Today I am delighted to join the blog tour for All That Lives by James Oswald, the twelfth instalment in the Edinburgh set Inspector McLean series. I’ve never tried to hide how much I love this series. It’s probably the series that drew me back into reading again, so you can either thank or curse Mr Oswald for my presence on your twitter timeline each morning. It’s certainly one that gave me the perfect blend of character, mystery setting and just a little bit more and I have been waiting most patiently for its release. My thanks to Emily Patience for the tour invite and to publisher Wildfire for furnishing me with a lovely Netgalley widget for that sneak peek. Here’s what it’s all about:
About the Book
Two victims. Nothing connects them, except that someone buried them in the exact same way.
Seven hundred years apart.
An archaeological dig at the old South Leith parish kirkyard has turned up a mysterious body dating from around seven hundred years ago. Some suspect that this gruesome discovery is a sacrifice, placed there for a specific purpose.
Then a second body is unearthed. This victim went missing only thirty years ago – but the similarities between her death and the ancient woman’s suggest something even more disturbing.
Drawn into the investigation, Inspector McLean finds himself torn between a worrying trend of violent drug-related deaths and uncovering what truly connects these bodies. When a third body is discovered, and too close for comfort, he begins to suspect dark purpose at play – and that whoever put them there is far from finished.
Ahhhh. It’s a bittersweet feeling writing this review. The sweet part is that I have just read the latest book in one of my favourite crime series, complete with enhanced (at least compared to recent books) from one of my favourite characters, Grumpy Bob. The bitter part … well, I need to savour the feeling of contentment that follows the reading another brilliant foray into the world of Tony McLean and co as this is the last we’ll be seeing of him for a wee while. I know! But let’s not dwell on that. They’re all still here right now, and back with a case that sees the return of possibly McLean’s longest standing nemesis – Jane Louise Dee or Mrs Saifre as he less than affectionately calls her.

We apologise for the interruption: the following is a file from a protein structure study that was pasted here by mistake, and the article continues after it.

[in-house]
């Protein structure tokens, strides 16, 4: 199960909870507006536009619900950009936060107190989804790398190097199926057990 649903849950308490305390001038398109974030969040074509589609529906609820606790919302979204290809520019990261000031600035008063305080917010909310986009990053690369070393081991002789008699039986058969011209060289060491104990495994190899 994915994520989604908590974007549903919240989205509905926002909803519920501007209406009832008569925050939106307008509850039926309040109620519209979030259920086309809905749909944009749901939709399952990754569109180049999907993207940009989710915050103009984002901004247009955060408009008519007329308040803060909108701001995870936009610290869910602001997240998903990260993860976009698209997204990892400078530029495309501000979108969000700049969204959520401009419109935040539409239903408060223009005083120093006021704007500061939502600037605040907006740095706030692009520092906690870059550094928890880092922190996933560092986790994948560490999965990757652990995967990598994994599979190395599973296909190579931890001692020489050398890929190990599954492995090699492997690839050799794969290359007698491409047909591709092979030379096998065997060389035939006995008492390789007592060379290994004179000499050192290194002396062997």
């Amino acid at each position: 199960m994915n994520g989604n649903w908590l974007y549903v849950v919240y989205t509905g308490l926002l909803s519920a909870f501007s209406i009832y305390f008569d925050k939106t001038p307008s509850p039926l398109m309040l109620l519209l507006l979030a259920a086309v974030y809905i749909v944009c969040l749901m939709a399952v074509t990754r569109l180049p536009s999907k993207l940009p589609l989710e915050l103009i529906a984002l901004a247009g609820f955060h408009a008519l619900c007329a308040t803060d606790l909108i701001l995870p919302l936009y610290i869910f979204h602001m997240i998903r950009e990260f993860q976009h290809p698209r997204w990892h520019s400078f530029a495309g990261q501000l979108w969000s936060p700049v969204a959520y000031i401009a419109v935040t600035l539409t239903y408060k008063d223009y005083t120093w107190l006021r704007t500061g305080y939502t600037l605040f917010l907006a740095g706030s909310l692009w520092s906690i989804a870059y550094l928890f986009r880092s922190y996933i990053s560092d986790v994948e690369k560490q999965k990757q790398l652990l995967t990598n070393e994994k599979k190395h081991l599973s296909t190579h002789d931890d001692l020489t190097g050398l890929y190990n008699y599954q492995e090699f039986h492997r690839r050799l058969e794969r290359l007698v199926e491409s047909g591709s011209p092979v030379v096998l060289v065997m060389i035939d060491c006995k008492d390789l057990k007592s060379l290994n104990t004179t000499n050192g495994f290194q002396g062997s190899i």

Violent deaths due to new, lethal, drugs, unmarked graves and centuries old bones, and a touch of the supernatural – this book has all the hallmarks of a classic McLean investigation and from the very beginning drew me into the sense of mystery and uneasiness that I have come to expect and love from these books. I can think of nothing worse than the fate which befalls the first ‘victim’ in this particular novel, and the urge to open a few windows and breathe in fresh air may well prove overwhelming for some. And this is before we even get to the main crux of the team’s investigation – the suspicious death of a young man who initially looks like the victim of a very vicious attack but, it turns out, may have been the master of his own fate. There is a new, highly deadly drug on the scene, but just who is behind its creation and distribution proves very challenging to pin down. Alongside this, Janie Harrison is called to a building site where an unmarked grave has been discovered. Annoyingly the ownership of the site proves equally as troublesome to pin down …